Emergency Disaster Preparedness at Deckerville Community Hospital

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A mock disaster drill was held on Thursday, October 15, staged by the Deckerville Community Hospital and coordinated with and involving dozens of participants from the Village of Deckerville, the Deckerville Fire Department, Sanilac EMS, the Deckerville Police Department, Deckerville Community Schools and community members.
The emergency disaster preparedness drill commenced at approximately 12:27 p.m. Following radio contact with EMS on scene reporting a bus accident resulting in multiple injuries the hospital initiated its Emergency Disaster Protocol. Adult and teenage actors were guided by a number of professionals. They included disaster management, emergency medical services, fire protection and law enforcement, along with medical/nursing staff from Deckerville Community Hospital.
The first victim arrived by ambulance at 12:42 p.m., with the second approximately five minutes later. Both patients were “Priority 1” patients with significant injuries. Eight more patients followed including four “Priority 2” and four “Priority 3” patients.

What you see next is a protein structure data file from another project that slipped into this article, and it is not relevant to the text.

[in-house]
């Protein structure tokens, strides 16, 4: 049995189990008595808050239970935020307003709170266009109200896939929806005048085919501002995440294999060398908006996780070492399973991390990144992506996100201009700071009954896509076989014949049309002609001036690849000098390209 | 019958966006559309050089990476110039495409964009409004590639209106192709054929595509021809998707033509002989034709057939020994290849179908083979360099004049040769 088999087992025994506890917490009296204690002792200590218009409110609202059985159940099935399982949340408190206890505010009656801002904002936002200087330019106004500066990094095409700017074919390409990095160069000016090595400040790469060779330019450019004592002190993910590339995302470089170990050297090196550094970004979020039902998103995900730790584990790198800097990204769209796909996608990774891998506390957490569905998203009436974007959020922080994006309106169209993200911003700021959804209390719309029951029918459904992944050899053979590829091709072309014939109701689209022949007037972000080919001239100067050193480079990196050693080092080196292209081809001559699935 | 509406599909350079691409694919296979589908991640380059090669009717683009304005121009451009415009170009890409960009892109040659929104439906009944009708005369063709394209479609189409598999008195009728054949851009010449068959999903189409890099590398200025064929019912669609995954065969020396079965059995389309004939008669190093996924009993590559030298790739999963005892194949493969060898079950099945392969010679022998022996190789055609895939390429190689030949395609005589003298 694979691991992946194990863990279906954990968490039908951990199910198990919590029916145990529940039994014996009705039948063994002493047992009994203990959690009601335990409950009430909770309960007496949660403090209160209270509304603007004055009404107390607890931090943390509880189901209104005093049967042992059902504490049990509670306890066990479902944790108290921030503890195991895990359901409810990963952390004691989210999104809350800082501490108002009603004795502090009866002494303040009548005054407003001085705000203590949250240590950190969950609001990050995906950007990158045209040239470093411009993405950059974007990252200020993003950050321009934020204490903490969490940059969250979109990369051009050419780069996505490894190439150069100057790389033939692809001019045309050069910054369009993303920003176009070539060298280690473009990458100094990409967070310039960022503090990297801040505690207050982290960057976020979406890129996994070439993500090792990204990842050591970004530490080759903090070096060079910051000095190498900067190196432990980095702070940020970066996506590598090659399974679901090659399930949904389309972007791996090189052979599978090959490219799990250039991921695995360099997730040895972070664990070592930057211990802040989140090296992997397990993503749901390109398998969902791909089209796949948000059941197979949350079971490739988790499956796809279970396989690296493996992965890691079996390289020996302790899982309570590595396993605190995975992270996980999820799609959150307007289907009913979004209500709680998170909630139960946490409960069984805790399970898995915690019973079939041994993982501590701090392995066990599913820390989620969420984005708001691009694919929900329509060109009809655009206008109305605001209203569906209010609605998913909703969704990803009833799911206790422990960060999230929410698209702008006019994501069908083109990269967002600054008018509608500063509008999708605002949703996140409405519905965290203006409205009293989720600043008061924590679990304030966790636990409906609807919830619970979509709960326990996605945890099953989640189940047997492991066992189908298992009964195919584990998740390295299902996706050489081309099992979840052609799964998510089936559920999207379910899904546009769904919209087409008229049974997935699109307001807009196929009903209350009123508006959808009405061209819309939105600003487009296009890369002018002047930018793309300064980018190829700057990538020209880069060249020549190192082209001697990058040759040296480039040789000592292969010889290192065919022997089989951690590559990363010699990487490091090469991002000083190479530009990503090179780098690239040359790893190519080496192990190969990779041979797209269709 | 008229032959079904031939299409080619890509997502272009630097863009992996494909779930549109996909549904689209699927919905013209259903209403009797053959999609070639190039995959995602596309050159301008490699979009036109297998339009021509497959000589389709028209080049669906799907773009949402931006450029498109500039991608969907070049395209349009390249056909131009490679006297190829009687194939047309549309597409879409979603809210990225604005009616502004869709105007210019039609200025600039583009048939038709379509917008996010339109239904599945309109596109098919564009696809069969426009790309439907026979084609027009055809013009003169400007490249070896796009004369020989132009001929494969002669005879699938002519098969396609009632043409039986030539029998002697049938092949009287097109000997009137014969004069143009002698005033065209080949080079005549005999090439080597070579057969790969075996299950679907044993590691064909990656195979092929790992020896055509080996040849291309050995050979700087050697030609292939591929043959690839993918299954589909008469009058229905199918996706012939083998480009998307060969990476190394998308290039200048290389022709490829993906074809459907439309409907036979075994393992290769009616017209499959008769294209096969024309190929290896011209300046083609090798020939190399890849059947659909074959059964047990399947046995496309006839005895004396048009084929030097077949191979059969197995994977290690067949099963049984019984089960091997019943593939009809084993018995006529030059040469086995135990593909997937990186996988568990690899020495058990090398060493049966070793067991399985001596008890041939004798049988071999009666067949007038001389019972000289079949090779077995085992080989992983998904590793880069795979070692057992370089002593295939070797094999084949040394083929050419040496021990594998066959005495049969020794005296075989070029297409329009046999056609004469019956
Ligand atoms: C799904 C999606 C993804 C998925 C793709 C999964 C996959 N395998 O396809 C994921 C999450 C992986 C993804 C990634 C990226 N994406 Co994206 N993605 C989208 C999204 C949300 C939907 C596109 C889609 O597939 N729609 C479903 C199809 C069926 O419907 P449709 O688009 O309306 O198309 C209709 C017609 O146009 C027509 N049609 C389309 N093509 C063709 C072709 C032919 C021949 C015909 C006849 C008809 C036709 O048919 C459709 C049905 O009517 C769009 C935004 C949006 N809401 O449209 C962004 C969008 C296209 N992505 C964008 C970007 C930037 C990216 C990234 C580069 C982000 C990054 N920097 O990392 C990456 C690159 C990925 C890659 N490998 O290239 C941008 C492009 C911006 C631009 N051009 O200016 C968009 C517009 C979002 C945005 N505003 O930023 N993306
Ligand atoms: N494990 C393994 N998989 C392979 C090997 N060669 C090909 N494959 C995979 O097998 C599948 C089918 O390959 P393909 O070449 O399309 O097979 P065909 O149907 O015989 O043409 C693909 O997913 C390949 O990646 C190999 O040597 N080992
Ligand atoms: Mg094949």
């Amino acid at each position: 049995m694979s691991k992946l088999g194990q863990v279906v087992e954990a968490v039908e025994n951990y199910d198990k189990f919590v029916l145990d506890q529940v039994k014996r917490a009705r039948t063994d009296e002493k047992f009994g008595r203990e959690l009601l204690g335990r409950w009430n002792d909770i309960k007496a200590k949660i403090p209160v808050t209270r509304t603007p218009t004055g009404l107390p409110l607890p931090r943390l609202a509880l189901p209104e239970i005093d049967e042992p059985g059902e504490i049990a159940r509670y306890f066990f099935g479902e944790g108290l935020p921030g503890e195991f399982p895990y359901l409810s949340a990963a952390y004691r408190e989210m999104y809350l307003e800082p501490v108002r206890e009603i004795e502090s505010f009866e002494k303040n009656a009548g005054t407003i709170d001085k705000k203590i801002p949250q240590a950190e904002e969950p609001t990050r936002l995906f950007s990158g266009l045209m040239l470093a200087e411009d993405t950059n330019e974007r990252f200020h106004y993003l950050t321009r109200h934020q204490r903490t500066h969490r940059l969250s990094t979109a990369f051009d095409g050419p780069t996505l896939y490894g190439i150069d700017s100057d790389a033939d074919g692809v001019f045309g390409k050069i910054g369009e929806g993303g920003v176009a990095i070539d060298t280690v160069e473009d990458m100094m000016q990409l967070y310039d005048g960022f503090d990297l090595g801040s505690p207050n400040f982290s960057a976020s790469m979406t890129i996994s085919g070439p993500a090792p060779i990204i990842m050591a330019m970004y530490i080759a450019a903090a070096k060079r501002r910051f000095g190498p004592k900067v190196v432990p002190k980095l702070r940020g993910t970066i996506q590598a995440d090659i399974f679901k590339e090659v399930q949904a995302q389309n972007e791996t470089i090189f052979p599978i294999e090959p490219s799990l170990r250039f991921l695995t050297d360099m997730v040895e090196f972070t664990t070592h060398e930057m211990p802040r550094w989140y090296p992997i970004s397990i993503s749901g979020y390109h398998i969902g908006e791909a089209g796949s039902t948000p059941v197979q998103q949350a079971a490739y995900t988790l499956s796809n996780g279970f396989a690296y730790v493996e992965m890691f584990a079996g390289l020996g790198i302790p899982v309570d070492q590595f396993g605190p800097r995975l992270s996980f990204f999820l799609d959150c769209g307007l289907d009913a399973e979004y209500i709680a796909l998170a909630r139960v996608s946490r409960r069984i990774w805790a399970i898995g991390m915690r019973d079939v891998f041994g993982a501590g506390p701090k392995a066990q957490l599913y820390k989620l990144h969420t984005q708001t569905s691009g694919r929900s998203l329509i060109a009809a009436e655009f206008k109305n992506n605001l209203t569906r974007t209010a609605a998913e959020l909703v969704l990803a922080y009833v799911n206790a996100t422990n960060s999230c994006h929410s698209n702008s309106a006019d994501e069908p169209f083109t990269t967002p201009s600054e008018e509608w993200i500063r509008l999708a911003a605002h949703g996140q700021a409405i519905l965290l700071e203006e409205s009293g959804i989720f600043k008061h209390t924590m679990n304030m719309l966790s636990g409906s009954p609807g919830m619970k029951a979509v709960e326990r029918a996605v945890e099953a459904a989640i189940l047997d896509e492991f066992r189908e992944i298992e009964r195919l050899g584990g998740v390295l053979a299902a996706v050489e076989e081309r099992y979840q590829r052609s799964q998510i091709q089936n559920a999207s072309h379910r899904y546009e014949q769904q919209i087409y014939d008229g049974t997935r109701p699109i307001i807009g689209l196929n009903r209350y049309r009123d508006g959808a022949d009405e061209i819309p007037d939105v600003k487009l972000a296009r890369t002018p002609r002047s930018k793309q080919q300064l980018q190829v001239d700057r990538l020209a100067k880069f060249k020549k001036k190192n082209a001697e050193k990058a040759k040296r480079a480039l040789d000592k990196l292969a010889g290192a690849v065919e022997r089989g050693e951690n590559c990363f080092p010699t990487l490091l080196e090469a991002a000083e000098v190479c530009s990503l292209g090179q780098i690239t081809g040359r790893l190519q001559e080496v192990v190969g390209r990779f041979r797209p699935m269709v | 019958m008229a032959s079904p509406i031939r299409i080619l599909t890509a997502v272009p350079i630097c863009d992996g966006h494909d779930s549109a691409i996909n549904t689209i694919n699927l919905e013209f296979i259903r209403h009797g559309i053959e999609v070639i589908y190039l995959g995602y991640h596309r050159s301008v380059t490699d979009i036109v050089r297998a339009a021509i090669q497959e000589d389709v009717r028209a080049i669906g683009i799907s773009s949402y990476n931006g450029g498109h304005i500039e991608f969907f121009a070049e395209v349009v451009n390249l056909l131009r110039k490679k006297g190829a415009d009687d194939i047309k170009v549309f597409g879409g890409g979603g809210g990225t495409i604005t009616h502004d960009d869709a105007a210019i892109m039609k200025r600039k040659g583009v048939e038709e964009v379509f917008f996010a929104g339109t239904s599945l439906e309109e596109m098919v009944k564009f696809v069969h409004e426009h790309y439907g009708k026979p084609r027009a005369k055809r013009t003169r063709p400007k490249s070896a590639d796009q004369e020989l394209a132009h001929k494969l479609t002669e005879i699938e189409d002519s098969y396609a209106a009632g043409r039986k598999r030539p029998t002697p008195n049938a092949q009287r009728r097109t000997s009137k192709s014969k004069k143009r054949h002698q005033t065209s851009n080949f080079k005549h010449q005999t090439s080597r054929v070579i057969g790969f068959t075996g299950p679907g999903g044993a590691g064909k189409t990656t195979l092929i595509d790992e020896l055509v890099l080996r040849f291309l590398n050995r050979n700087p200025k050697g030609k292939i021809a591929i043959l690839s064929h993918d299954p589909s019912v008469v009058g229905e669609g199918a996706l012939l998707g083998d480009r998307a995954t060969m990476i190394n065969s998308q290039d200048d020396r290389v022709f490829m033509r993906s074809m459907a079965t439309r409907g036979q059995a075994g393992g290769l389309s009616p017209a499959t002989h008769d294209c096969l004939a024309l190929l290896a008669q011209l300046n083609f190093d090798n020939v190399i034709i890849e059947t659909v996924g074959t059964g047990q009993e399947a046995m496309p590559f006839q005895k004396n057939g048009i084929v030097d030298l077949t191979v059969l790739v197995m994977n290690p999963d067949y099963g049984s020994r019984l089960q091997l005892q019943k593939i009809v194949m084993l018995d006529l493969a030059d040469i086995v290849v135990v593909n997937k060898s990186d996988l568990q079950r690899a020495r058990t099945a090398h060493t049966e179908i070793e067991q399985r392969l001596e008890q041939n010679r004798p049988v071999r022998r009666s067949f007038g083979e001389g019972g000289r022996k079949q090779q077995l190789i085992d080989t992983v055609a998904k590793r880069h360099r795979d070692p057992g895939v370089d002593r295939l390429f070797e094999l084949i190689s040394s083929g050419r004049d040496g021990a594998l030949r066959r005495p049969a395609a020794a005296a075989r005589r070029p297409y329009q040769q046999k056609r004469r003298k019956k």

Deckerville Community Hospital’s CEO, David L West said “We need to be able to respond to different events, whether large or small scale. A large event involving eight or more victims isn’t something we experience every day, so we go through this exercise to make sure we’re ready.”
Furthermore he concluded, “The main message to the public is that disasters can happen anywhere and at any time. We need to be prepared as a hospital to handle any potential surge in patients.
Aside from natural catastrophes, West said area disasters could range from large fires to industrial farming accidents.
Jean Meldrum of Deckerville attended the event as a grandparent of Austin Hooper, one of the student volunteer victims.
“This event was a wonderful opportunity to watch the professionals at Deckerville Hospital care for frightened and traumatized students,” Meldrum said. “I was impressed with their professionalism and compassion.”
Keith Davidson, MSN, NP-C for the Deckerville Main Street Clinic and Captain in the National Guard said, “I thought the training provided the hospital and clinic staff members a realistic view of the processes and challenges that would be faced in the event of a real mass casualty event. The training was well organized and was the equal of similar training I have gone through in the Army National Guard.”
Registered Nurse and EMT-P, Laura Burton said “It was a collaboration of organization that you necessarily wouldn’t expect from a small rural hospital.”

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